Vaqueros visit Spring Creek for playoff defining clash

Anthony Thompson dodges a Sparks defender on a run in the first quarter of last Friday’s game at Sparks. (Robert Perea/The Fernley Reporter)

Robert Perea, The Fernley Reporter

Growing up in Montana, Fernley football coach Chris Ward remembers seeing time and again how visiting teams facing Montana and Montana State in the playoffs of what was then called the NCAA Division I-AA would shrivel up in the cold and wind up getting blown out.

As cold as it can be everywhere across Northern Nevada, that’s a concern that Northern 3A coaches have had about visiting Spring Creek, particularly in late-season games, since the school opened in the mid 1990s.

And while it wasn’t necessarily the cold that was on his mind, making sure the Vaqueros are in the right frame of mind for Friday’s trip to Spring Creek was one of the first things Ward mentioned when he addressed his team after last Friday’s 57-14 win at Sparks.

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“Get your minds right for that trip,” Ward told the team in the postgame huddle.

Afterward, he expanded on that thought, fondly recalling times the Grizzlies and Bobcats ran all over their frozen foes.

“That’s half the battle going to Spring Creek, is that bus trip,” Ward said. “It’s like going up to Montana during the playoff times. You get those Southern schools that go into Montana and the weather beats them before they even step out on the field.”

The Vaqueros, however, have had their share of success against Spring Creek, going 5-2 against the Spartans since 2012, including beating the Spartans 28-21 last year and winning 32-22 in their last trip to Spring Creek in 2017.

Despite that success, Ward says the Spartans are one of the most difficult teams to prepare for, in large part because in the past, the Spartans have defended the Vaqueros flexbone offense in vastly different alignments than their typical base defense Ward sees on film.

“They’ve done that in the past, where sometimes they show an even front and then they come out and they’re playing an odd front,” he said.

That means Fernley’s offensive linemen have to be aware of where the defender they are assigned to is, and make sure they don’t block the read man, and worse, leave another defender unblocked.

Ward is even less sure what to expect defensively from the Spartans because they have a new defensive coordinator, A.J. Wilson, who coincidently, was a teammate of Fernley offensive coordinator Tony Wilson at Montana Western.

“That will be a good story, to see what happens with that,” Ward said.

The best story for the Vaqueros would be a win, in a defining matchup that will leave the winner in contention for the Northern 3A’s No. 2 playoff seed, which would mean a first-round bye and put them on the opposite side of the bracket from Fallon.

The Vaqueros are coming off a 57-14 win at Sparks last Friday, a game where they outscored the Railroaders 40-0 in the second half.

Sparks gashed the Vaqueros offensively with several big pass plays, and got the help of a couple of pass interference penalties, to control the ball for 42 plays in the first half.

The Vaqueros got only three possessions in the first half, scoring on two of them, plus a 95-yard kickoff return for a touchdown.

Miles Steele scrambles away from a Sparks rusher. (Robert Perea/The Fernley Reporter)

Fernley opened the game with a 62-yard drive in just four plays, the last a 12-yard touchdown run by Miles Steele, who leads the Northern 3A with 13 rushing touchdowns.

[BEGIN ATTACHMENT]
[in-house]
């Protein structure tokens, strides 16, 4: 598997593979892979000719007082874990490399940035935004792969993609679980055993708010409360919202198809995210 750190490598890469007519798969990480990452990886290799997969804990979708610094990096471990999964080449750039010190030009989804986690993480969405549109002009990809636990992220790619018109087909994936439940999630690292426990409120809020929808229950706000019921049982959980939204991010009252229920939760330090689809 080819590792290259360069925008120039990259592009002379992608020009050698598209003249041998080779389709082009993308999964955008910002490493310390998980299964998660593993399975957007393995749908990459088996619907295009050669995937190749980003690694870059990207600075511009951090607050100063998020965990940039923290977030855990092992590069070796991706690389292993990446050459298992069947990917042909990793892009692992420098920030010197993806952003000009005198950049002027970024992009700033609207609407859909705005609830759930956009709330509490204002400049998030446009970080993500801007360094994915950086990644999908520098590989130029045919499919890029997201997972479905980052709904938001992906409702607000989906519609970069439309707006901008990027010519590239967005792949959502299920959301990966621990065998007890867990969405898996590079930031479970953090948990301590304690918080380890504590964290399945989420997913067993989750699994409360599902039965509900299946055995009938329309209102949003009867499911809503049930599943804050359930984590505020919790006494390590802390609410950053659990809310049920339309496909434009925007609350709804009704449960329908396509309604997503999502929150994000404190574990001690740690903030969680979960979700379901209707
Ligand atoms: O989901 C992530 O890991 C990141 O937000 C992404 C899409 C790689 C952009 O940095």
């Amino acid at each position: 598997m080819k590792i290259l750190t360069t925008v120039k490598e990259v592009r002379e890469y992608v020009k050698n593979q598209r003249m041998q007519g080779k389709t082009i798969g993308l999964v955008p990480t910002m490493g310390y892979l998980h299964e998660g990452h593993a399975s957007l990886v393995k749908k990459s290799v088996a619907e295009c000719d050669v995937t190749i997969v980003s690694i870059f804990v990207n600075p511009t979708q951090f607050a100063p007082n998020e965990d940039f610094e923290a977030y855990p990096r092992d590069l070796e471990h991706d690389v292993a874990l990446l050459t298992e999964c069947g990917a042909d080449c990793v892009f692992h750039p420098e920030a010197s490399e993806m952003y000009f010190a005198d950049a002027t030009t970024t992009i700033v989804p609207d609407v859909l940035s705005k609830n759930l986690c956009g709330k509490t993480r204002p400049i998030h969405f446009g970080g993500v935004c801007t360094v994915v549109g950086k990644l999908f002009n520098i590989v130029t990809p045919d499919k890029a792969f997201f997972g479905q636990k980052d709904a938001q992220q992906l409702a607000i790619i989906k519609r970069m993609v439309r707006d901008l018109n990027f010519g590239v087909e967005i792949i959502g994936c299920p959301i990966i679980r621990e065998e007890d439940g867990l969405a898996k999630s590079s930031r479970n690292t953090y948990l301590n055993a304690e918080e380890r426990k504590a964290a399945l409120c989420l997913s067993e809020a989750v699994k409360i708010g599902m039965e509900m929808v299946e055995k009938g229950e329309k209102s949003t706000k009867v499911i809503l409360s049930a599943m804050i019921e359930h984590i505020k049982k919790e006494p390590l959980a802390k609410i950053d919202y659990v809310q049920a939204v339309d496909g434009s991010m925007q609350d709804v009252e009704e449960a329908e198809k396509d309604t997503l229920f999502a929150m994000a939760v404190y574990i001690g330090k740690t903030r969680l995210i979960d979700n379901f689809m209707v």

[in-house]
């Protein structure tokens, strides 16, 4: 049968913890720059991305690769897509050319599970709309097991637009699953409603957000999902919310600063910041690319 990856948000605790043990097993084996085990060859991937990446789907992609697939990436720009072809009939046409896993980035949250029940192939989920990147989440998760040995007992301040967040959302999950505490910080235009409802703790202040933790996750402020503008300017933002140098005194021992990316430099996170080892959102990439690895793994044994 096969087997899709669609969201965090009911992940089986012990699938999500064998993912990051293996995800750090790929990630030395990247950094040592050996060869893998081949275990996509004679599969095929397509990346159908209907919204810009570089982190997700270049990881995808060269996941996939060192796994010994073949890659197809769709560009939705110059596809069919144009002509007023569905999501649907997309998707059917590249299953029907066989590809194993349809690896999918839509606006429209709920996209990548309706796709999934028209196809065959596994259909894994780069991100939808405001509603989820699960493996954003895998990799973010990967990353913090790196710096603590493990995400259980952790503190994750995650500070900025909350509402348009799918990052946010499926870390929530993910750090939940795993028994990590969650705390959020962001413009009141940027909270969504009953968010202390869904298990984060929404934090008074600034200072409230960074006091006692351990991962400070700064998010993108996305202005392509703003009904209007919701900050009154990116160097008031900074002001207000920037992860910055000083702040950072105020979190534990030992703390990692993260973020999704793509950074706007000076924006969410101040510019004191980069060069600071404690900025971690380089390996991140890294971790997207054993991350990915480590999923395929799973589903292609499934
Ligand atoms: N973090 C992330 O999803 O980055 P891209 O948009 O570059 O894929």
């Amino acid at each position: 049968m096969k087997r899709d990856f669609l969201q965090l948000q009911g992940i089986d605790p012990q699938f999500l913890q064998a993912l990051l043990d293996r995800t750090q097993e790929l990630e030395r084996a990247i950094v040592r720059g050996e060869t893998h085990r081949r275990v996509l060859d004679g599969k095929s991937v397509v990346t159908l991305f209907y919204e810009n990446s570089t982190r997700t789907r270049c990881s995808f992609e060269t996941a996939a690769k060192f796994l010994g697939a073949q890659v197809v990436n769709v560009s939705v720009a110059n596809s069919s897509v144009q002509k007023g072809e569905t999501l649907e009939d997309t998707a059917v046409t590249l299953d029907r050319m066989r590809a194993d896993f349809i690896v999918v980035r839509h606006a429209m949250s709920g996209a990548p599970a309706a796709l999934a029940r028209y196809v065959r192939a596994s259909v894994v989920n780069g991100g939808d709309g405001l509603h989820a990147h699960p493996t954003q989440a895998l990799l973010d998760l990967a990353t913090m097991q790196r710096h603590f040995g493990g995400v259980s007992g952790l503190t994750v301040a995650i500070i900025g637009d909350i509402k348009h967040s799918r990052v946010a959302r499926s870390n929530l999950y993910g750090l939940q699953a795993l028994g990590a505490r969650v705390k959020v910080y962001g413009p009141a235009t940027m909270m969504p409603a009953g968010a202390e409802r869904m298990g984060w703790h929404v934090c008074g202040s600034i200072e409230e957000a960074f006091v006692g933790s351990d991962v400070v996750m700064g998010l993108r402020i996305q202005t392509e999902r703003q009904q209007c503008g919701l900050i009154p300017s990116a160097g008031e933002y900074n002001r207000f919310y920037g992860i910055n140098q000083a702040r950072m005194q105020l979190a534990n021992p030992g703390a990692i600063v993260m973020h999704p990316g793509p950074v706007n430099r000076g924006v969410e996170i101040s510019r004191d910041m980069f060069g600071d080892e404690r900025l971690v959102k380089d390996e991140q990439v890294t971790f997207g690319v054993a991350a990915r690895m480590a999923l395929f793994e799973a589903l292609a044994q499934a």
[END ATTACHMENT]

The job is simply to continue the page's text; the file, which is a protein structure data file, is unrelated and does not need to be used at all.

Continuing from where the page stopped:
On their second drive, the Vaqueros moved 39 yards in seven plays to take a 10-0 lead on a 34-yard field goal by Jack Knodell.

Sparks went on an 11-play, 76-yard drive to get within 10-7 on a 27-yard touchdown pass from Tyler Green to Cole Meacham.

Kyle Jones returned the ensuing kickoff 95 yards to make it 17-7, but after an unsuccessful onside kick, Sparks answered back with a 2-yard touchdown run by Ben Castens to cut the lead to 17-14.

The Railroaders then recovered their own onside kick, but came up empty after a 11-play drive on a missed 47-yard field goal attempt.

The second half was all Fernley. The Vaqueros scored touchdowns on all six of their second half possessions, while the defense held the Railroaders to just one first down, which came when Green scrambled away from a sack and ran for 22 yards.

Setriano Piroddi chases down a Sparks ballcarrier. (Robert Perea/The Fernley Reporter)

Fernley went up 24-14 when Lonnie Halterman scored on an option pitch on fourth-and-goal from the 4 with 7:37 left in the third quarter. Brandon Reyes went 28 yards for a score on Fernley’s next drive to make it 31-14 with 5:35 left in the quarter, and exactly two minutes later, Reyes ran 57 yards for another touchdown and a 38-14 lead.

Steele and Reyes each added one more touchdown run, and David Sisneros scored a 3-yard touchdown run on what turned out to be the last play of the game, because with a running clock under Nevada’s mercy rule, time ran out without the Vaqueros having to attempt the extra point.

While the Vaqueros were unstoppable offensively all night, Ward said it took a half for the defense to get settled.

Fernley offensive linemen Jordan Franklin (70) and Frank Morser (78) open a hole for running back Brandon Reyes. (Robert Perea, The Fernley Reporter)

“The defense, I don’t know if they got embarrassed, but after that first half they realized that’s not how they play football and they got back to playing football the way they do,” Ward said.

With the trip to Spring Creek on tap this week, Ward said it was important for the Vaqueros to play well last week.

“We wanted to execute really well, then we can polish up some stuff next week,” he said. “I think we’re almost there.”

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